In September 1785, Astor married Sarah Cox Todd who descended from Scottish immigrants. She proved to be an astute partner who took her share in running the business, managing the firm when he was on work trips away from home. Four years later he became an American citizen. That same year John Jacob was accepted as a Freemason of the Holland Lodge no. 8 (part of the Grand Lodge of the State of New York), which gave him the opportunity to start building a network of contacts amongst business leaders and political power-brokers. In 1790, his name first appeared among other leading merchants in the New York Directory and Register.
Astor opened his own fur goods shop in the late 1780s. He initially traded from a rented property in Little Dock Street, Manhattan. In 1794, he and his wife bought a home and business property at 149 Broadway, right in the commercial heart of the city. Business was booming.
In 1808, he founded the American Fur Company, controlling the trade for the next three decades. His monopoly extended to the Great Lakes Region and Canada, and later expanded into the American West and Pacific Coast. He also remained involved in the music business, although his brother had died in London in 1813. Ruthless and efficient, he diversified his interests, becoming active in banking, shipping, and even smuggling opium into China.
After Astor sold his share in the American Fur Company in 1834, he used his vast wealth to buy and develop large tracts of real estate, having sensed that the city’s rapid expansion would move northward onto Manhattan Island. John Jacob became America’s first multi-millionaire merchant.
At the time of his death in 1848, he left money in his will to build Astor Library in East Village, Manhattan, which was later consolidated with other libraries to form the New York Public Library. The neighborhood of Astoria in Queens was named after him and so was Astor Place, a one-block street in East Village, beginning at Broadway Avenue around 8th Street and leading to Lafayette Street.
From 1852 until 1936, Astor Place was the location of Bible House, home of the American Bible Society. Not bad for a young man who had started his working life residing in London’s heart of profanity.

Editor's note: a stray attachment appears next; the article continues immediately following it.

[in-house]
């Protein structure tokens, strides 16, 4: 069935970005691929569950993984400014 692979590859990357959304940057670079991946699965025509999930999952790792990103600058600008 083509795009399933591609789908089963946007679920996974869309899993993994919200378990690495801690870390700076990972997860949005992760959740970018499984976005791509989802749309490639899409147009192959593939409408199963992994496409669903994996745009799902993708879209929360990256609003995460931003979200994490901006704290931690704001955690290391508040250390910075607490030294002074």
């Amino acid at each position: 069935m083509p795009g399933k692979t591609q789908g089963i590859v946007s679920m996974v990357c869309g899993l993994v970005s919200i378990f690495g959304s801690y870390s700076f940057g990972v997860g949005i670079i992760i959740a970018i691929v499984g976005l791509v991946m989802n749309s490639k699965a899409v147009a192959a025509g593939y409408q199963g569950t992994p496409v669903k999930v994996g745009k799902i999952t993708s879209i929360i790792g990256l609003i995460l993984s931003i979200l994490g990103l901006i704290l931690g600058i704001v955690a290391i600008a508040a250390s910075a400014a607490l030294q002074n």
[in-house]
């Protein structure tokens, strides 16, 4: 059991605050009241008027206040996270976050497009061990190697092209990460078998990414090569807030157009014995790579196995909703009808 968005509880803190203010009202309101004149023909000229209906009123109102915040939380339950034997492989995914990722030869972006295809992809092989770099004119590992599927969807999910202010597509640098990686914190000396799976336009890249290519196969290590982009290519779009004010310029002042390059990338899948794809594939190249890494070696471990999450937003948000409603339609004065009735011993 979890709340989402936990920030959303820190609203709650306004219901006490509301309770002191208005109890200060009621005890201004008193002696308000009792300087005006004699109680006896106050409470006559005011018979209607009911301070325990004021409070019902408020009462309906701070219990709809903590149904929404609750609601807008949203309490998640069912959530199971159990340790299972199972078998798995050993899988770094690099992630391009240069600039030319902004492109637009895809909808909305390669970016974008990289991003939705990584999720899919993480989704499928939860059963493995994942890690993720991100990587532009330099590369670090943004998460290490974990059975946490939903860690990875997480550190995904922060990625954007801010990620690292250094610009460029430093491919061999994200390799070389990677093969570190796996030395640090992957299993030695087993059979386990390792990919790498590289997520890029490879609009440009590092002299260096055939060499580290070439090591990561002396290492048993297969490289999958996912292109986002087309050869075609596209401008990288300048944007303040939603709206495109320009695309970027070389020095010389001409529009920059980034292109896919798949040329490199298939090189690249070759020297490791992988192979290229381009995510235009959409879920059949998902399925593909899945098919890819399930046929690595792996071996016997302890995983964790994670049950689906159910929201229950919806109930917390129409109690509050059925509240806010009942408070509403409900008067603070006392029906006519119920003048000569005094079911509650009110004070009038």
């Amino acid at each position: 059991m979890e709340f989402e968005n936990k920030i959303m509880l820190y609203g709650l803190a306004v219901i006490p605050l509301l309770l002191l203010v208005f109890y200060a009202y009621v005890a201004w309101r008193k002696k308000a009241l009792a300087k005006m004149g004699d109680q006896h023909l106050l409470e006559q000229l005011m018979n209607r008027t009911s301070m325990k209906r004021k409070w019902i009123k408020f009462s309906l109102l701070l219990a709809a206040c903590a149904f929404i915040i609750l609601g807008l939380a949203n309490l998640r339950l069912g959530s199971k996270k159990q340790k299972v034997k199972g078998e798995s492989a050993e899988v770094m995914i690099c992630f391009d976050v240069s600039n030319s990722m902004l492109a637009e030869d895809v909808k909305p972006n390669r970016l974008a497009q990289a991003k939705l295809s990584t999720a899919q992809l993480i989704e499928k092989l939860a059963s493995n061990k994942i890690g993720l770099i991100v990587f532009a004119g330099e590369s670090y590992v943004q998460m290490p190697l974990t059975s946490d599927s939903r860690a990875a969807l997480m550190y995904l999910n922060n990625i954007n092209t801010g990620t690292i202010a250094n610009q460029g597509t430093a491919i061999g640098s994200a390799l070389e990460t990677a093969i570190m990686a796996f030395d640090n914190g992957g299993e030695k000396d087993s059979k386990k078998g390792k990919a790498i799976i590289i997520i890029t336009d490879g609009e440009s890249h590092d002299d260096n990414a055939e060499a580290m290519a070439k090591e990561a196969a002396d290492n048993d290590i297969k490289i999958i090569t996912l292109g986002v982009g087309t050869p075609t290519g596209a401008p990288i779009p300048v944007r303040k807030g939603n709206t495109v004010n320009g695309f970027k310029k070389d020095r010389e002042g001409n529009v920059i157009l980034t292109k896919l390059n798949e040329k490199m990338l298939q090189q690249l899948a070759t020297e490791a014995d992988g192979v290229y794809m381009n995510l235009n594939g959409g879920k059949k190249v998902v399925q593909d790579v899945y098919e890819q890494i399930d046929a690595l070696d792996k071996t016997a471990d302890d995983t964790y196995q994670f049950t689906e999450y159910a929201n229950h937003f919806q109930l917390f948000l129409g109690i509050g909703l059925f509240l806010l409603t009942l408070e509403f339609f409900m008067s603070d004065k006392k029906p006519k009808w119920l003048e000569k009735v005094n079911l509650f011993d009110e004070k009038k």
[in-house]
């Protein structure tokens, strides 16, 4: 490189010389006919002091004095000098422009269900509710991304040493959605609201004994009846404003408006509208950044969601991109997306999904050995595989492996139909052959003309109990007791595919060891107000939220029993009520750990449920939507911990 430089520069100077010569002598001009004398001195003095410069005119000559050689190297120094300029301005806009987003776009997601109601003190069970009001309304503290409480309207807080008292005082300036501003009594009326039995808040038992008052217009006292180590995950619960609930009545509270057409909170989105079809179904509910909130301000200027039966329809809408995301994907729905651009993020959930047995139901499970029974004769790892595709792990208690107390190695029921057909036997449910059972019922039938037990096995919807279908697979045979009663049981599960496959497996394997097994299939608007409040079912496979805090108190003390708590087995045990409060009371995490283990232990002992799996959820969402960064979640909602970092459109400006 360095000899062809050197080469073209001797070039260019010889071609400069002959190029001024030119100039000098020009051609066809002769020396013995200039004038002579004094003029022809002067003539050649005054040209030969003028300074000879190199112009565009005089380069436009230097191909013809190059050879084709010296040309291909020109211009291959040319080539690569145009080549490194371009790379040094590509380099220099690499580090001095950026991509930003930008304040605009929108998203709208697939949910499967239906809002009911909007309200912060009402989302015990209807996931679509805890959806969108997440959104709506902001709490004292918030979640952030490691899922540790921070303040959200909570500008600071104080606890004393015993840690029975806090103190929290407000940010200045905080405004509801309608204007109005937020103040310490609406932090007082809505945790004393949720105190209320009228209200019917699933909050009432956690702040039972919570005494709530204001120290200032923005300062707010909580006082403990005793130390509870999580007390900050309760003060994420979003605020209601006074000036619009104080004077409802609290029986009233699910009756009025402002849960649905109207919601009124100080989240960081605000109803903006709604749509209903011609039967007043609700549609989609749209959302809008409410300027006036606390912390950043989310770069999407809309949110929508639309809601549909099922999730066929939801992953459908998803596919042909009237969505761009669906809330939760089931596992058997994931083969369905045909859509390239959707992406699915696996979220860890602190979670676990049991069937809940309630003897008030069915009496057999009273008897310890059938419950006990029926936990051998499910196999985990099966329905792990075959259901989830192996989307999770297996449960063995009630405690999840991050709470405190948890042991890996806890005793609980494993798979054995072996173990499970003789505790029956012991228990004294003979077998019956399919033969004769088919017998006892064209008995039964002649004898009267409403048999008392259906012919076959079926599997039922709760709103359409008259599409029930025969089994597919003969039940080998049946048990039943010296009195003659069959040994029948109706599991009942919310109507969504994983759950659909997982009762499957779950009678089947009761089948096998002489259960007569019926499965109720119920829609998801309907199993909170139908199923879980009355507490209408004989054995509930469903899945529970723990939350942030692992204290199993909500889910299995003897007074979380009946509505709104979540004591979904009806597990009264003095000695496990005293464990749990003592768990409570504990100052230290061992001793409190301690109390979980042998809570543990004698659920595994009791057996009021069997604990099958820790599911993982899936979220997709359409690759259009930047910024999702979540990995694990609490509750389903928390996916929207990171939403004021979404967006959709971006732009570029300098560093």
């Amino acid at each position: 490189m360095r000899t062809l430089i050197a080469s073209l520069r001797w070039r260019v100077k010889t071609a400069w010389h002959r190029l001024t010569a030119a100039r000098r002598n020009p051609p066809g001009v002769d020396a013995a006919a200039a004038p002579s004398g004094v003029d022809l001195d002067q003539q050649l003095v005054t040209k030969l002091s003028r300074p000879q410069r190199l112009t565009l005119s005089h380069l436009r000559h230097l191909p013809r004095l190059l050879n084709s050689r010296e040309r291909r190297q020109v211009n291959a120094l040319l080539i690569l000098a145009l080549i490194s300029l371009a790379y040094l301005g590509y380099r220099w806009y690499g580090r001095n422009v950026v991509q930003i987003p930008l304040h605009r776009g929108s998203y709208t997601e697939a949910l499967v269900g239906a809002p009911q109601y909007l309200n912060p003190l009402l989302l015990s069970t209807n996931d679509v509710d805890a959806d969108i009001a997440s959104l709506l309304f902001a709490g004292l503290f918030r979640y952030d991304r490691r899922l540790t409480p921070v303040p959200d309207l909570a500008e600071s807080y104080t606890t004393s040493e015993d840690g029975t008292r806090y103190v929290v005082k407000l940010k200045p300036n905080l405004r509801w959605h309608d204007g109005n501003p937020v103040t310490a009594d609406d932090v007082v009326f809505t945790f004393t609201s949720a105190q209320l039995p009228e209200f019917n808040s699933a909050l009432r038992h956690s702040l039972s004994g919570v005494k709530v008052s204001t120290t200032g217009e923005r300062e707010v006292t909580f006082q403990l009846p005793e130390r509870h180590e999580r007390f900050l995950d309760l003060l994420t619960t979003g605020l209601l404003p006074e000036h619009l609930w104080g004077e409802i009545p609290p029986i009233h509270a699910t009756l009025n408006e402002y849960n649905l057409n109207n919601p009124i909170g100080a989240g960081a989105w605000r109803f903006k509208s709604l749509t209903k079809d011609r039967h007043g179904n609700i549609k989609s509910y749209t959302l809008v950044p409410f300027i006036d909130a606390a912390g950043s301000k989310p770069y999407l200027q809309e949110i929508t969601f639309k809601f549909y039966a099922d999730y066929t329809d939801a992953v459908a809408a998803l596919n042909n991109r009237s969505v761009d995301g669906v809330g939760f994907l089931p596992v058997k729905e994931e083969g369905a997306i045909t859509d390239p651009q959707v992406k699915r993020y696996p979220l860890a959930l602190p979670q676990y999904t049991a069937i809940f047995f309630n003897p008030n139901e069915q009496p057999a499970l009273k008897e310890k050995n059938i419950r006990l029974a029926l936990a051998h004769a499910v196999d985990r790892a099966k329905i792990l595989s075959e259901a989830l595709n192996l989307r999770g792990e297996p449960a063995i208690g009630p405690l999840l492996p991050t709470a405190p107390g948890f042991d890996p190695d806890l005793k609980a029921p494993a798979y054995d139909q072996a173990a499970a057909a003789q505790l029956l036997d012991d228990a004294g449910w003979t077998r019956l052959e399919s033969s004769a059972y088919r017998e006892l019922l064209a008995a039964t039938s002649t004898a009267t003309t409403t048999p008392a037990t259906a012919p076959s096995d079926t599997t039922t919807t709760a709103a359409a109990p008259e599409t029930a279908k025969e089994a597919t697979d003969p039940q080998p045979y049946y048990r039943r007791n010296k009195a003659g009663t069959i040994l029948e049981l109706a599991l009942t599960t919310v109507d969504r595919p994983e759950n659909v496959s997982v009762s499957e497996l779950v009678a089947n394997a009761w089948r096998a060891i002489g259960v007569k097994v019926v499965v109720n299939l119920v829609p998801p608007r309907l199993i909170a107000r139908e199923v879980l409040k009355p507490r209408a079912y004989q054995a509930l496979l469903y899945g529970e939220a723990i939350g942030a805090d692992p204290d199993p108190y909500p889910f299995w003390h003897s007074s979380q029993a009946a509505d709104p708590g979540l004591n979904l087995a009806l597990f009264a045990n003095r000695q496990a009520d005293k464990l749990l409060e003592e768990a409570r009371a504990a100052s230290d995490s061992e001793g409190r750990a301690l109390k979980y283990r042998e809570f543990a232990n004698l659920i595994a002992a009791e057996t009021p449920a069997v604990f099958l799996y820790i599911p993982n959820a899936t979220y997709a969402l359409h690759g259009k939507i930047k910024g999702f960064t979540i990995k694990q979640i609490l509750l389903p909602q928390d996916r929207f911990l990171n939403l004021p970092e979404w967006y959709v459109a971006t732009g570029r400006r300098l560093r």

Members of the Astor dynasty continued to play a dominant role in financial affairs and high-society for many generations to come. There would be an ongoing American and British family line.
William “Willie” Waldorf Astor, the only child of John Jacob III, was an arch-conservative with political ambitions. After three years as U.S. minister to Italy, he became increasingly disgruntled about his lack of political advancement, and moved himself and his fortune to England. In 1893 he acquired the country estate Cliveden in Buckinghamshire and became a British citizen six year later.
When in 1906 his son Waldorf married Virginia-born Nancy Langhorne (who, in December 1919, was the first woman to sit in the House of Commons, representing Plymouth), the couple received Cliveden as a wedding gift. They turned the estate into a center of political and literary life with guests that included Lloyd George, Winston Churchill, Gandhi, George Bernard Shaw, Charlie Chaplin, and many others who arrived to enjoy the lavish hospitality.
During the late 1930s, the “Cliveden Set” came to be associated with more sinister socio-political developments. The estate was a meeting place for Prime Minister Neville Chamberlain and supporters of his appeasement policy towards Adolf Hitler. The Astors themselves were accused of Nazi sympathies as they expressed support for the movement’s anti-Semitic and anti-communist ideology. Nazism was promoted as a way of quelling social unrest and political polarization in Europe.
One of the more intriguing members of the Astor dynasty was John Jacob IV, great-grandson of the immigrant fur and instrument trader who had founded the family fortune. Born on July 13th, 1864, in Rhinebeck, Hudson Valley, he was the only son of financier and race horse breeder/owner William Backhouse II and Caroline “Lina” Schermerhorn who had been born into a shipping family that was part of New York’s aristocracy of original Dutch settlers.